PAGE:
• Adrian Burgos: associate professor of US Latino history at the University of Illinois.
Films and tickets will be announced soon. For more information, please visit: http://americanhistory.si.edu/
 
“Cooking Up History: Exploring the Northeast”
July 13; 1 p.m.
Wallace H. Coulter Performance Plaza, Demonstration Kitchen
First Floor, West
 
Baseball parks are serving up more than just peanuts, popcorn, and hotdogs. Food vendors are featuring regional favorites: lobster rolls and baked beans at Fenway Park in Boston, kielbasa and pierogis at PNC stadium in Pittsburgh, sushi rolls and sashimi at AT&T Park in San Francisco. Join guest chef Brian Patterson and our resident Smithsonian food historian Ashley Rose Young as they talk about regional foodways of baseball, and those of the Northeast, in particular. For more information, please visit: http://americanhistory.si.edu/
 
Performances:
 
Star-Spangled American Music Series:
 
Making American Music Interns
July 5 and 12; Noon, 1 and 2 p.m.
Flag Hall
Second Floor, Center
 
U.S. Navy Country Current
July 19; Noon, 1 and 2 p.m.
Flag Hall
Second Floor, Center
 
U.S. Marine Corps Brass Quintet
July 26; Noon, 1 and 2 p.m.
Flag Hall
Second Floor, Center
 
The 2018 Star-Spangled American Music series, with the theme “The Nation We Build Together,” presents performances by the Making American Music Interns on July 5 and 12 (Dom Flemons, Grammy Award winning Folk Artist and Musician, will sit in for the latter date), by the U.S. Navy Country Current on July 19 and by the U.S. Marine Corps Brass Quintet on July 26. For more information, please visit: http://americanhistory.si.edu/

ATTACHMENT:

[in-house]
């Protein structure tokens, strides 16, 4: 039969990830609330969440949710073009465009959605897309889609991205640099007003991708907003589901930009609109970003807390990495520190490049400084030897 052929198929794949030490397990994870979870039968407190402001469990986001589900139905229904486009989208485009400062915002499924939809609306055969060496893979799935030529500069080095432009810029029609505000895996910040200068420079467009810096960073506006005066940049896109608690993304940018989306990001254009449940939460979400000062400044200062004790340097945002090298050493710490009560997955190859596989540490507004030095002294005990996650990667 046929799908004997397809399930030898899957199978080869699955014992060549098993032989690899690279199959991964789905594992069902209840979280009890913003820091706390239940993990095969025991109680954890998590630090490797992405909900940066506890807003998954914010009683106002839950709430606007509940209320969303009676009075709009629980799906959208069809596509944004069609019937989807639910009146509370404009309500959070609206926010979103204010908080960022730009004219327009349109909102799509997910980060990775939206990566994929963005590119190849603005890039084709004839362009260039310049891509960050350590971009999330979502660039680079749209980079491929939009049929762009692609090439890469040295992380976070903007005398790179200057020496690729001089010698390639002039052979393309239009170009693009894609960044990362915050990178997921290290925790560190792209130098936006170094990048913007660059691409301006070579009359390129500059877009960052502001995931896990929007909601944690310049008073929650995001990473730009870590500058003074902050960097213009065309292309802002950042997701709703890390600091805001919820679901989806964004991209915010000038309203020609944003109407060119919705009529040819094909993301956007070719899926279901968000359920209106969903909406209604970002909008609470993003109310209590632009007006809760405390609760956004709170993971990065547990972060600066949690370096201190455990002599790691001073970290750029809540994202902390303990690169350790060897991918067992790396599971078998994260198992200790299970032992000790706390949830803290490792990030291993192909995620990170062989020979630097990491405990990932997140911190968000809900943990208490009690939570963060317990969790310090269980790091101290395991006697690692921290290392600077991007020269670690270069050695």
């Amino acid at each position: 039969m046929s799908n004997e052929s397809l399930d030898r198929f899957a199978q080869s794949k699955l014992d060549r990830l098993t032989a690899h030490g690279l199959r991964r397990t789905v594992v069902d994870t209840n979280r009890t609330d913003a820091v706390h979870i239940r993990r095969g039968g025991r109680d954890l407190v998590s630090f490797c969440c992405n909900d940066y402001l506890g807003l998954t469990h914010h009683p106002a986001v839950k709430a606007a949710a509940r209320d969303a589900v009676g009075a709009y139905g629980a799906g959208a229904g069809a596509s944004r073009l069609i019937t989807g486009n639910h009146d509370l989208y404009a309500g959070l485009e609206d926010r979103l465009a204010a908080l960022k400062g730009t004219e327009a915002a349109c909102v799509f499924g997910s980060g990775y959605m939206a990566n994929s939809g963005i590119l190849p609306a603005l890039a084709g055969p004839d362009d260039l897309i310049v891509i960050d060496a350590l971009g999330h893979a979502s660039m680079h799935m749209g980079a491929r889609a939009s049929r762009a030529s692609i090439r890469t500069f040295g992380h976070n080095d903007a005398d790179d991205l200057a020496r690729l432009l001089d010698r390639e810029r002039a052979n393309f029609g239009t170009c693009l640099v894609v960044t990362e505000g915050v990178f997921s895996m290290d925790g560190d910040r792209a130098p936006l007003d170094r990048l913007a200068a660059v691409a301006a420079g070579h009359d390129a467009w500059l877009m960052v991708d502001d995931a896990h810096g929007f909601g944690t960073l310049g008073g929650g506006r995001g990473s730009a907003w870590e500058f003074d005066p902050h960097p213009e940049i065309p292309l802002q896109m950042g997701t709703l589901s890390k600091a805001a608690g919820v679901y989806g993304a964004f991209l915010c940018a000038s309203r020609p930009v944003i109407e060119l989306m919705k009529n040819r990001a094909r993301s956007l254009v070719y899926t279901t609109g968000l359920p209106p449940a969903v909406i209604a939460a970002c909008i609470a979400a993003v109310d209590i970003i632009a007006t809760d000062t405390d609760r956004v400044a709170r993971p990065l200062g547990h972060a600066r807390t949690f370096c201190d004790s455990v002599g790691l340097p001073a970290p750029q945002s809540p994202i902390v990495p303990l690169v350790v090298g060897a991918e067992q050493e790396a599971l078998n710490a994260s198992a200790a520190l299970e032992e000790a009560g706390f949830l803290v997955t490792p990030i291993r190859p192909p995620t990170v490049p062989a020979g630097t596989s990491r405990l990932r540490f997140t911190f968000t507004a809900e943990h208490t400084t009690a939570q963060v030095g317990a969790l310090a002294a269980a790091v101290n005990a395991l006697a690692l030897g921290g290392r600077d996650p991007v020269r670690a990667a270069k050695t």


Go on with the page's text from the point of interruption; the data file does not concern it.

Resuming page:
Daily Programs:
 
"The Nation We Build Together" theater performance
Wallace H. Coulter Unity Square
Monday, Wednesday, Friday, Saturday and Sunday; 12:30 and 2:30 p.m.
Second Floor, West
 
On Feb. 1, 1960, four African American college students sat down at a “whites only” lunch counter at the Woolworth’s store in Greensboro, N.C., and politely asked for service. Their request was refused, and when asked to leave, the students remained in their seats in protest. Participate in a 30 minute interactive play around the Greensboro Lunch Counter, a section of the historic eatery, which transports audiences back to the civil rights movement.
 
"Justice Must be Done" theater performance
Tuesdays and Thursdays; Noon, 1 and 2 p.m.
"Within These Walls" exhibition
Second Floor, West
 
Visitors to the Ipswich, Mass., home of the Caldwell family may join Lucy Caldwell in an 1830s anti-slavery society meeting.
 
"Votes for Women"
Saturdays; Noon, 1 and 2 p.m.
Gateway (near "American Democracy" exhibition)
Second Floor, West
 
Meet suffragist Rebecca Gibson-McMurray and learn about the fight for the 19th Amendment which granted most women the right to vote.
 
Films:
 
"We the People: Making a More Perfect Union, One Generation at a Time"
Daily; 10:30 a.m.*
Warner Bros. Theater
First Floor, Center
Free, no tickets required
 
The museum’s signature film “We the People” is a 20-minute celebration of the national ideals of democracy, opportunity and freedom. Stunning footage and a soaring soundtrack take viewers on a journey from past to present, honoring the visionary ideas, significant sacrifices and remarkable fortitude of the people who built our country, one generation at a time. Produced by Smithsonian Channel. For more information, please visit https://www.si.edu/theaters/warnerbrostheater
 
*Subject to change
 
Hands-On Activities
Daily; times vary
Wallace H Coulter Performance Plaza
First Floor, West
 
  • The Business of Chocolate: Learn chocolate’s impact on American history through hands-on colonial chocolate-making demonstrations.
  • Game On: Board Games on the Plaza: Play classic games and learn the surprising stories behind these everyday innovations.
  • Harvest for the Table: How have food and farming changed over the years? Learn how wheat was made into flour over 100 years ago.
  • Preservation for the Table: Learn how foods were harvested and preserved all year long and why these methods changed over time.